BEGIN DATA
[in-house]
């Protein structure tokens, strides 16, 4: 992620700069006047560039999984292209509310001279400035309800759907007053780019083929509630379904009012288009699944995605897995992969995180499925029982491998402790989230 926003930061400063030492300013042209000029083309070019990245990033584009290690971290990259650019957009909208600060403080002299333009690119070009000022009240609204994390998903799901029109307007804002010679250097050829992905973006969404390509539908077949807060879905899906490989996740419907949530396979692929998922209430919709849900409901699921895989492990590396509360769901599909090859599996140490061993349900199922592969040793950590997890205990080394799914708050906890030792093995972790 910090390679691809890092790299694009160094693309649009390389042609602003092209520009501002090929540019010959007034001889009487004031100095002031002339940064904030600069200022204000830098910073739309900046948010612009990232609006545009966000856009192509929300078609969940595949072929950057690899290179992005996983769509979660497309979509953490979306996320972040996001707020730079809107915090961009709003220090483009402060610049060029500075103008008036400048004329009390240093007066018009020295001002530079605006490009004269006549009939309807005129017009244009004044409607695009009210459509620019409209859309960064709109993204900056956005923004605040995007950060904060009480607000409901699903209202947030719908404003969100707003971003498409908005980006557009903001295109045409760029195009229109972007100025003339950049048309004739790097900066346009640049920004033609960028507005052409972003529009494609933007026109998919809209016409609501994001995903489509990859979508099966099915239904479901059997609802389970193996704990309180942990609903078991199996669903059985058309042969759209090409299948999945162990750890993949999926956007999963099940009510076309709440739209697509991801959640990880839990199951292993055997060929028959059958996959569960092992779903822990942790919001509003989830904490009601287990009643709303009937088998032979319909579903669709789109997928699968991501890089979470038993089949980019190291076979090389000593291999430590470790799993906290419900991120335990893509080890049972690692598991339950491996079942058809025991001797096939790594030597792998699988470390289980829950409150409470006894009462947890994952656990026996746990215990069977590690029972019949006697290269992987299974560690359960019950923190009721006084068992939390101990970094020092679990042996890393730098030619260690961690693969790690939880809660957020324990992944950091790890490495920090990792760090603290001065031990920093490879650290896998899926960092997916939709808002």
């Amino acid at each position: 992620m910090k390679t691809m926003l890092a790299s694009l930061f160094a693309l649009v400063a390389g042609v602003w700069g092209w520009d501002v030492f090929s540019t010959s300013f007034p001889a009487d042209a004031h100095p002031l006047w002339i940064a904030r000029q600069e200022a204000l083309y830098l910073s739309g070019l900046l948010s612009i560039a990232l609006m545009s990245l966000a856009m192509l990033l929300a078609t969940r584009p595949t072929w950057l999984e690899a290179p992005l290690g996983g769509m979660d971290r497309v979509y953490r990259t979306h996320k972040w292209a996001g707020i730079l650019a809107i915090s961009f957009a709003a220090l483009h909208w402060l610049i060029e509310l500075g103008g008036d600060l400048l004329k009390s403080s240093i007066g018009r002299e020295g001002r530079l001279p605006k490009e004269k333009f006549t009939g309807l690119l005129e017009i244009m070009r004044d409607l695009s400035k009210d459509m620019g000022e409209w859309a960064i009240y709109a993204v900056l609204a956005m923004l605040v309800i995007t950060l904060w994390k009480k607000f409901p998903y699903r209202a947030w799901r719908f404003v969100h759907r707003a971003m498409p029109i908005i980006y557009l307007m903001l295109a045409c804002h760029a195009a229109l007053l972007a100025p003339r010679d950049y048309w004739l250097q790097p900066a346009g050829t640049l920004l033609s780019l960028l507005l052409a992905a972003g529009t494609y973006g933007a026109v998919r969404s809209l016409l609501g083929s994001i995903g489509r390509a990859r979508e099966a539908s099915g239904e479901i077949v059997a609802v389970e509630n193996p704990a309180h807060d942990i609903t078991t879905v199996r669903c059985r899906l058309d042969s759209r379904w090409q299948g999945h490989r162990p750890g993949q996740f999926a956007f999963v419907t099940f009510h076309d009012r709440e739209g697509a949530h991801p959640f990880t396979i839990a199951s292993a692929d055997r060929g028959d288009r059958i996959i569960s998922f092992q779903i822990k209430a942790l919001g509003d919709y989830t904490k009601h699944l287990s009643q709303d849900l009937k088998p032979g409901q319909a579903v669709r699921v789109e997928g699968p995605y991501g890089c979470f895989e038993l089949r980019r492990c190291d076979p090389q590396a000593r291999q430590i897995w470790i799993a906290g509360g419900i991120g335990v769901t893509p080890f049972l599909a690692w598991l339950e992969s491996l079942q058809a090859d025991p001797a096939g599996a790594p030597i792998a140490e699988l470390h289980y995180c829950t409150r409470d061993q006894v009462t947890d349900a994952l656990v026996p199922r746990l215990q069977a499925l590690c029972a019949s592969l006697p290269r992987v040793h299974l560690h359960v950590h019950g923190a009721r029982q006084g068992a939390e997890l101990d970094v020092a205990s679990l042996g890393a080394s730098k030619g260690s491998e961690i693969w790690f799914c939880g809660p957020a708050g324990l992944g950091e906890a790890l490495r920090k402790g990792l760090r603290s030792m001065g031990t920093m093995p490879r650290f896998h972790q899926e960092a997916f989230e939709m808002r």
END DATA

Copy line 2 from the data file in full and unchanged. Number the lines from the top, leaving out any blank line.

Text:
């Protein structure tokens, strides 16, 4: 992620700069006047560039999984292209509310001279400035309800759907007053780019083929509630379904009012288009699944995605897995992969995180499925029982491998402790989230 926003930061400063030492300013042209000029083309070019990245990033584009290690971290990259650019957009909208600060403080002299333009690119070009000022009240609204994390998903799901029109307007804002010679250097050829992905973006969404390509539908077949807060879905899906490989996740419907949530396979692929998922209430919709849900409901699921895989492990590396509360769901599909090859599996140490061993349900199922592969040793950590997890205990080394799914708050906890030792093995972790 910090390679691809890092790299694009160094693309649009390389042609602003092209520009501002090929540019010959007034001889009487004031100095002031002339940064904030600069200022204000830098910073739309900046948010612009990232609006545009966000856009192509929300078609969940595949072929950057690899290179992005996983769509979660497309979509953490979306996320972040996001707020730079809107915090961009709003220090483009402060610049060029500075103008008036400048004329009390240093007066018009020295001002530079605006490009004269006549009939309807005129017009244009004044409607695009009210459509620019409209859309960064709109993204900056956005923004605040995007950060904060009480607000409901699903209202947030719908404003969100707003971003498409908005980006557009903001295109045409760029195009229109972007100025003339950049048309004739790097900066346009640049920004033609960028507005052409972003529009494609933007026109998919809209016409609501994001995903489509990859979508099966099915239904479901059997609802389970193996704990309180942990609903078991199996669903059985058309042969759209090409299948999945162990750890993949999926956007999963099940009510076309709440739209697509991801959640990880839990199951292993055997060929028959059958996959569960092992779903822990942790919001509003989830904490009601287990009643709303009937088998032979319909579903669709789109997928699968991501890089979470038993089949980019190291076979090389000593291999430590470790799993906290419900991120335990893509080890049972690692598991339950491996079942058809025991001797096939790594030597792998699988470390289980829950409150409470006894009462947890994952656990026996746990215990069977590690029972019949006697290269992987299974560690359960019950923190009721006084068992939390101990970094020092679990042996890393730098030619260690961690693969790690939880809660957020324990992944950091790890490495920090990792760090603290001065031990920093490879650290896998899926960092997916939709808002």